Of course, the purchasing power of our money would also shrink by 3%. Hence, in inflation-adjusted dollars, we don’t get any real returns. But at least we avoid falling behind, which is what would have happened if we had put our money into fixed-payout bonds, or left it in our bank accounts.
Changes in PE Ratio. We would be remiss here, if we didn’t take a second to discuss changes in the PE ratio, and how that affects our returns. We earlier discussed how aggregate PE ratios are much more stable than company-specific PE ratios. However, even the aggregate PE ratio does vary quite a bit.
Looking at history, even if we exclude anomalous peaks, the PE ratio has varied all the way from 10 to 25. Driven largely by market sentiments (ie mob psychology), the PE ratio can also swing wildly from one year to the next. Even if corporate earnings were to remain stable, if the PE ratio were to rise from 15 to 20 as a result of market optimism, this would translate to an immediate 33% boost to our stock portfolio.
Given its sudden and dramatic impact on our portfolio, it is very tempting to obsess over upcoming changes in the PE ratio, and to think that our portfolio returns are primarily driven by changes in the PE ratio. However, such thinking is short-sighted. Over the long run, it is impossible for the PE ratio to keep rising forever. At some point, the earnings yield would be so low, that no one would be interested in buying them. All investment propositions built upon the Greater-Fool theory are bound to come crashing down eventually.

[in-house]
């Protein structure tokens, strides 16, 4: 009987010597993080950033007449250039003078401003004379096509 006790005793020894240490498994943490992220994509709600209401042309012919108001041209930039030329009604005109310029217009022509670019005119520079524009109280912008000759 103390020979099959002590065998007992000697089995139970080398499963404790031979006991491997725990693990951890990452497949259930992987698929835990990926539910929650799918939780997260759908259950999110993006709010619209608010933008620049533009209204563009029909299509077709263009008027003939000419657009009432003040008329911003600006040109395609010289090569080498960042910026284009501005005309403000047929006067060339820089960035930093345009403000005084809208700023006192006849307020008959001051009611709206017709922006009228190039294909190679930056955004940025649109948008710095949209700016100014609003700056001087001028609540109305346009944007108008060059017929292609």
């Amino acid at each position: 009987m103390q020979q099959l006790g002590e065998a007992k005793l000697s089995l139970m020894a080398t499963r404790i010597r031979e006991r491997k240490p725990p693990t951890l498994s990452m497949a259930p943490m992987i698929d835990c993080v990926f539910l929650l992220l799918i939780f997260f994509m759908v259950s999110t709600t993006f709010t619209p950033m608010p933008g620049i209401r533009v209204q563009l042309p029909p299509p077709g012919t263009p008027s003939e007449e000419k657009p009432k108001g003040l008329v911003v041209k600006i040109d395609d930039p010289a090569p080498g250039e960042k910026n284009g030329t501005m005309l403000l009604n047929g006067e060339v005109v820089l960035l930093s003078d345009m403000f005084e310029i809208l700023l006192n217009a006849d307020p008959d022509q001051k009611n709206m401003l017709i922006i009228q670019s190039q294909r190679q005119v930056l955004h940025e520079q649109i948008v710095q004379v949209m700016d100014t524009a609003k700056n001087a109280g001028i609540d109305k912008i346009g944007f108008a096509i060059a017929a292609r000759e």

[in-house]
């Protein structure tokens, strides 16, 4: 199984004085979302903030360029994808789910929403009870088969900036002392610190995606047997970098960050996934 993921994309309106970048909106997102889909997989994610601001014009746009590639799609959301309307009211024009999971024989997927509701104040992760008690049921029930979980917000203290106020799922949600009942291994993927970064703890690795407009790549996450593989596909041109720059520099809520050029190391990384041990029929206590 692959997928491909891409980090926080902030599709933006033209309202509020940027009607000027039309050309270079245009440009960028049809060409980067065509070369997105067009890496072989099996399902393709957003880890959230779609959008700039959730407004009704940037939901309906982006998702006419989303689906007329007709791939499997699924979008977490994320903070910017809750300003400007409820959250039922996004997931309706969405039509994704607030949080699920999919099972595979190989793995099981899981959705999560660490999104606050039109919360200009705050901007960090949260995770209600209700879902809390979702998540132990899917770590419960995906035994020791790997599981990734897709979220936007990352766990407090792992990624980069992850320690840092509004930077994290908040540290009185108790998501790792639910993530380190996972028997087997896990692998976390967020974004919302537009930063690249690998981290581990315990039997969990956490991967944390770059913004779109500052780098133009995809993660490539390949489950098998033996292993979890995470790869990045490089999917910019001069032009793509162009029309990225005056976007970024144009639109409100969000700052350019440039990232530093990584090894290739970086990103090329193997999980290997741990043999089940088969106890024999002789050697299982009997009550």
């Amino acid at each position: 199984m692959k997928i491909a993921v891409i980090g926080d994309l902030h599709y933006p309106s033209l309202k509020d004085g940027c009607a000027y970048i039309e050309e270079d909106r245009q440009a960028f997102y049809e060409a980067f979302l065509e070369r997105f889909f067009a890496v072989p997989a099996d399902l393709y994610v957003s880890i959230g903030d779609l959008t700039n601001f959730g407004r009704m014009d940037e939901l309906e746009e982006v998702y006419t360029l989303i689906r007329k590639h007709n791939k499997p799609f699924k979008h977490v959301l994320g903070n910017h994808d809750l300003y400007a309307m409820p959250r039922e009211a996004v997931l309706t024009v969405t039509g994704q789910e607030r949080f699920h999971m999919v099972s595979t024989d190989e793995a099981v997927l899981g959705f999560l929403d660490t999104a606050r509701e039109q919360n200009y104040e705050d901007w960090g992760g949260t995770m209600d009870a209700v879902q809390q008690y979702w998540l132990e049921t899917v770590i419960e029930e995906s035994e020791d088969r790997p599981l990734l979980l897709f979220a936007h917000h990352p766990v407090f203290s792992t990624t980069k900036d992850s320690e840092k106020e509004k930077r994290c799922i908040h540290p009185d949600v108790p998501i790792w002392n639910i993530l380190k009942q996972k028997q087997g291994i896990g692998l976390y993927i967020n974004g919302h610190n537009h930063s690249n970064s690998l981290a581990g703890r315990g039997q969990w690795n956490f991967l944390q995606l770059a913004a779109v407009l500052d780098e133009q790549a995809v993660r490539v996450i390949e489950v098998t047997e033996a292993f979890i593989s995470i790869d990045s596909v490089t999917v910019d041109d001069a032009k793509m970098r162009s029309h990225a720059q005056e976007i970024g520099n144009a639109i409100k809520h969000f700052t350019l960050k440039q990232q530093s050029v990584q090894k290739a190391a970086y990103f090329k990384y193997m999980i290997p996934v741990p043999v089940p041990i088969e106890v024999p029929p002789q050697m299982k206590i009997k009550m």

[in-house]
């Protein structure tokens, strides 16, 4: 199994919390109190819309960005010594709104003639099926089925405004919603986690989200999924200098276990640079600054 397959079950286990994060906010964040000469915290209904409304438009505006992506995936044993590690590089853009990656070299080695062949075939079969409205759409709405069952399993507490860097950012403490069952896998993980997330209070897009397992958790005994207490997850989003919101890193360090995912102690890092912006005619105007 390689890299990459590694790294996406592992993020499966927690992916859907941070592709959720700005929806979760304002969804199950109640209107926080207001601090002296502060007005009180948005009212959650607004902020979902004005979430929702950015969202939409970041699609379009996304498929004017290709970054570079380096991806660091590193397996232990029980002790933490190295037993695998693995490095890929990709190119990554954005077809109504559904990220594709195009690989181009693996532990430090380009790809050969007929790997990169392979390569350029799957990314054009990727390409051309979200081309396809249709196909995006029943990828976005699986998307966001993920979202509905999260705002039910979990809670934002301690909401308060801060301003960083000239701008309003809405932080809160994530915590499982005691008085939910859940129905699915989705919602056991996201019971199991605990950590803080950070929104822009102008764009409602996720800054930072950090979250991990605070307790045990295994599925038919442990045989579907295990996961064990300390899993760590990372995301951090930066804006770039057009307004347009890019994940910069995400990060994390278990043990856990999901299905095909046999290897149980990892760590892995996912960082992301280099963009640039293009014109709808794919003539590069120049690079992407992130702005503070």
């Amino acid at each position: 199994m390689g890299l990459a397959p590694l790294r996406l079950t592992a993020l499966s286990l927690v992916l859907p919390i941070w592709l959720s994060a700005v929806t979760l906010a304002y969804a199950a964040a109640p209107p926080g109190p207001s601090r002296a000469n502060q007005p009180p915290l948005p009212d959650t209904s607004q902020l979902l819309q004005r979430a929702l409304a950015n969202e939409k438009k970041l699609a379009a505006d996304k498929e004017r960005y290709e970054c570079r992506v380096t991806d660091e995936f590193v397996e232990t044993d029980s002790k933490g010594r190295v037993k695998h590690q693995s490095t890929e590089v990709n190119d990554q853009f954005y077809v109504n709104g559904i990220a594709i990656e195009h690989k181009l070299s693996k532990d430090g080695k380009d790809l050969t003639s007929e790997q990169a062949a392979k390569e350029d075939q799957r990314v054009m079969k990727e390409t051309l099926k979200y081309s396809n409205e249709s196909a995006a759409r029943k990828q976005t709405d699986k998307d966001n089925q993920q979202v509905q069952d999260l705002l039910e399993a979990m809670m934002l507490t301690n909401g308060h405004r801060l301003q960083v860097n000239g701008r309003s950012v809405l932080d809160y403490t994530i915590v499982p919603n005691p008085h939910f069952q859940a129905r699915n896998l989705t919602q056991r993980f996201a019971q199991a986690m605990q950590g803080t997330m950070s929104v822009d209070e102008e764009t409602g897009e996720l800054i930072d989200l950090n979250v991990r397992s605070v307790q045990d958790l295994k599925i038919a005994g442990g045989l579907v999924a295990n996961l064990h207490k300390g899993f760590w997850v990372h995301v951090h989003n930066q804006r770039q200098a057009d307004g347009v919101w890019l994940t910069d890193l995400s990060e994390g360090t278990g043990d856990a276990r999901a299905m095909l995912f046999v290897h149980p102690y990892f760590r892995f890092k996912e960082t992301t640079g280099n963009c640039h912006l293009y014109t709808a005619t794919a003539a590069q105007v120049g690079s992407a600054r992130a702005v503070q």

It is impossible to predict the precise value at which the PE ratio will stabilize, but it will certainly not rise forever. Hence, as compared to all the other factors we discussed above, changes in the PE ratio will have the least impact on our portfolio returns over the long haul.
Combine all of the above, and we now understand the primary drivers of long-term stock returns:
- Earnings yield
- Real GDP growth
It’s important to note that this isn’t a precise formula. Inflation isn’t uniformly distributed across all goods in the economy. Not all corporate earnings are efficiently distributed back to investors (plenty is certainly wasted in bad investments). And GDP growth isn’t neatly tied to earnings growth (there’s quite a bit of debate over the robustness of this correlation). For all these reasons, actual returns differ quite a bit from the simple sum of the above 3 factors.
Empirically, real returns have been ~10%. Not the 12% that one would assume from a 6% earnings yield, 3% GDP growth rate, and 3% inflation. The correlation between actual returns, and the above 3 factors, is explored in greater detail in a subsequent article.